Higher rpm with less boost, or lower RPM with more boost, which is easier on the motor?

K4fxd

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I'm talking about the engine. Now it would be real cool to have an 8 second RAM 2500........

You do know people swap these engines into cars, right?

 

andrewtac

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I'm talking about the engine. Now it would be real cool to have an 8 second RAM 2500........

You do know people swap these engines into cars, right?
I do, didnt realize you meant swap. I was into the powerstroke thing for a while; but stopped when I was at the limits of the block/trans. They seem really reliable up to the point you exceed those limits. Could have been just those I was following, but they all seemed to break something at that point. it was my daily at the time and wasn't ready for the risk I perceived (and those parts are very expensive). Not sure how the cummins compares, assumed it was the same; also this was 5 years ago perhaps they have worked the bugs out.
 

K4fxd

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If you want mega power with a diesel, cummins is the way to go. They really do run 125 PSI boost in the fire trucks, with a warranty.....

Some of the military engines use more
 

Jackson1320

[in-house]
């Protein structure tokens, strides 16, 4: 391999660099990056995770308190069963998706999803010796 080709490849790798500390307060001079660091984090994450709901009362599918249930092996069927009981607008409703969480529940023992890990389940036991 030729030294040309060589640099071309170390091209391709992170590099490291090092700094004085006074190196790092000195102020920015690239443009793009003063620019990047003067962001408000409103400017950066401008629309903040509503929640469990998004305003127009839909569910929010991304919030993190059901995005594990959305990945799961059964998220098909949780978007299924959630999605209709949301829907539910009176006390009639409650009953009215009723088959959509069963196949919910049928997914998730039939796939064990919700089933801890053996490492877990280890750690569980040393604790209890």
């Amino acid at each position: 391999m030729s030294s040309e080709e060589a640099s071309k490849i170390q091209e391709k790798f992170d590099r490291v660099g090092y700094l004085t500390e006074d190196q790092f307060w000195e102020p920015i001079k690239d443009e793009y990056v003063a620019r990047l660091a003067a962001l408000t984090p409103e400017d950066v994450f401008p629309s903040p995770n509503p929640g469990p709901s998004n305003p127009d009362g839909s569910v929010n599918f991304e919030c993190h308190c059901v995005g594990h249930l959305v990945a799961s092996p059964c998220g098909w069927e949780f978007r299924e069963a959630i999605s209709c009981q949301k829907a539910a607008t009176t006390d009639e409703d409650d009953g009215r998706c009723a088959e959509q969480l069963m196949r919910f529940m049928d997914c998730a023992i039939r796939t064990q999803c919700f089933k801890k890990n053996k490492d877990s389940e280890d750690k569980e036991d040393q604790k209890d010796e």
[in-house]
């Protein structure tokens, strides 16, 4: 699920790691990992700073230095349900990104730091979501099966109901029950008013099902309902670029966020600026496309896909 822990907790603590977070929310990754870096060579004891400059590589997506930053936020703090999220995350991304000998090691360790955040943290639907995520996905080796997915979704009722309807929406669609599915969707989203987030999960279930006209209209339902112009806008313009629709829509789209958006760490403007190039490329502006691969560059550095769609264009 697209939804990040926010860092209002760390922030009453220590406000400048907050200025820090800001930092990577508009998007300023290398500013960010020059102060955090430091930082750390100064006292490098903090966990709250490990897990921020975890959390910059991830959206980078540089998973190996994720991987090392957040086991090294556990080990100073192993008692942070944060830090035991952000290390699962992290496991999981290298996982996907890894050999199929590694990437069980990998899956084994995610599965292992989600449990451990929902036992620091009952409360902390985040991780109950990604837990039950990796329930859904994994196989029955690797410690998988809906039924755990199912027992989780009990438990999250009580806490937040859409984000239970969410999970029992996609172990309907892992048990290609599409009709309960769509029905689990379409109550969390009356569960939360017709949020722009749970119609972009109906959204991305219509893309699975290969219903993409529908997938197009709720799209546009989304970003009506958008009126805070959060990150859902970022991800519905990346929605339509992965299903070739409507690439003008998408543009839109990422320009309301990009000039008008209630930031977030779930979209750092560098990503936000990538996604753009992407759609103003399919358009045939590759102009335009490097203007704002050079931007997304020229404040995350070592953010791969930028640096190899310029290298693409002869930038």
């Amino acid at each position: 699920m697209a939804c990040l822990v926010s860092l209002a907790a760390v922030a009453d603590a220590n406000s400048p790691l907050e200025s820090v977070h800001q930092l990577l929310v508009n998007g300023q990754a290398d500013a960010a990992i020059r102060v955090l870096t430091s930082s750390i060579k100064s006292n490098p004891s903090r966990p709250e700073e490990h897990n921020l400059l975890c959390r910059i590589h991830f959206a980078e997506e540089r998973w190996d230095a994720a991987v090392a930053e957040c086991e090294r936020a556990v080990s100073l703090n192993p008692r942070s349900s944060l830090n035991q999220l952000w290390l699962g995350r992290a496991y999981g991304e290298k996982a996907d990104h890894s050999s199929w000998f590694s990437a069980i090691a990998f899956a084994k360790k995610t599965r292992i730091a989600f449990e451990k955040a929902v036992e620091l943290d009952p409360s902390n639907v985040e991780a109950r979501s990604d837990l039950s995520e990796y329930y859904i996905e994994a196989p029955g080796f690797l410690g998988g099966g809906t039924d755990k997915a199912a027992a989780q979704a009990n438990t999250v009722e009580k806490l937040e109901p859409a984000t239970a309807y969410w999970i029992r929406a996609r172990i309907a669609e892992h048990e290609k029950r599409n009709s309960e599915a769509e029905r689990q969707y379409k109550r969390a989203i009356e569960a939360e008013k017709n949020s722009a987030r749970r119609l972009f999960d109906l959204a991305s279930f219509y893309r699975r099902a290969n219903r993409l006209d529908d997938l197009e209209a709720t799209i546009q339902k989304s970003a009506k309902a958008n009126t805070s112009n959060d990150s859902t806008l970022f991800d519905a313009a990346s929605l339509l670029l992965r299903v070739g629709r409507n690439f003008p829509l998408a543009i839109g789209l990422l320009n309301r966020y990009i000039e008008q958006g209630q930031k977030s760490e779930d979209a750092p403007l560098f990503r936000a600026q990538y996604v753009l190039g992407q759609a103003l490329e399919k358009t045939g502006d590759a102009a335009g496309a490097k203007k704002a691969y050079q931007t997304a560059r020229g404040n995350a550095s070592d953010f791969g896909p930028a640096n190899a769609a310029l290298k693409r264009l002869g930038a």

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Have you seen the size of the internals on a cummins. They are built to handle low rpm high boos. The coyote can not handle half the cylinder pressure a Cummins can
 

K4fxd

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Have you seen the size of the internals on a cummins. They are built to handle low rpm high boos. The coyote can not handle half the cylinder pressure a Cummins can
Yes I have. Someone earlier in the thread said to check the extreams. So that would be a Cummins and a pro-stock for comparison.
 

Angrey

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Yes I have. Someone earlier in the thread said to check the extreams. So that would be a Cummins and a pro-stock for comparison.
The extremes for a gasoline spark ignition motor. Comparing two different motors kinda nullifies the exercise.

Of course it's advantageous to run a high compression/boost diesel engine at low rpm.

I'm saying that if you take a motor that's built and designed to run 7500 rpm and you decide to compare it to the same motor rev'd to 3500 rpm but with 15 psi of boost, I think you'd find it safer to run more rpm and less boost (up to the point that you're not exceeding the capabilities of the rotating components.)

Or put more simply, if your motor can safely spin to say 8k rpm.....you currently make 800 wheel hp reving it to 7k rpm on 14 lbs of boost. To make another 200 hp you could rev it to 8k rpm or you could keep it at 7k rpm and just add 5 lbs of boost, which is safer for the motor? The answer is more rpm.

There's also a range at which the fuel's knock resistance starts to plummet (in terms of boost). So on 93, after a certain boost pressure, knock and predetonation risk goes up significantly. The same is true for E-85, just at higher boost threshold. Same for C85 or nitromethane, just higher and higher.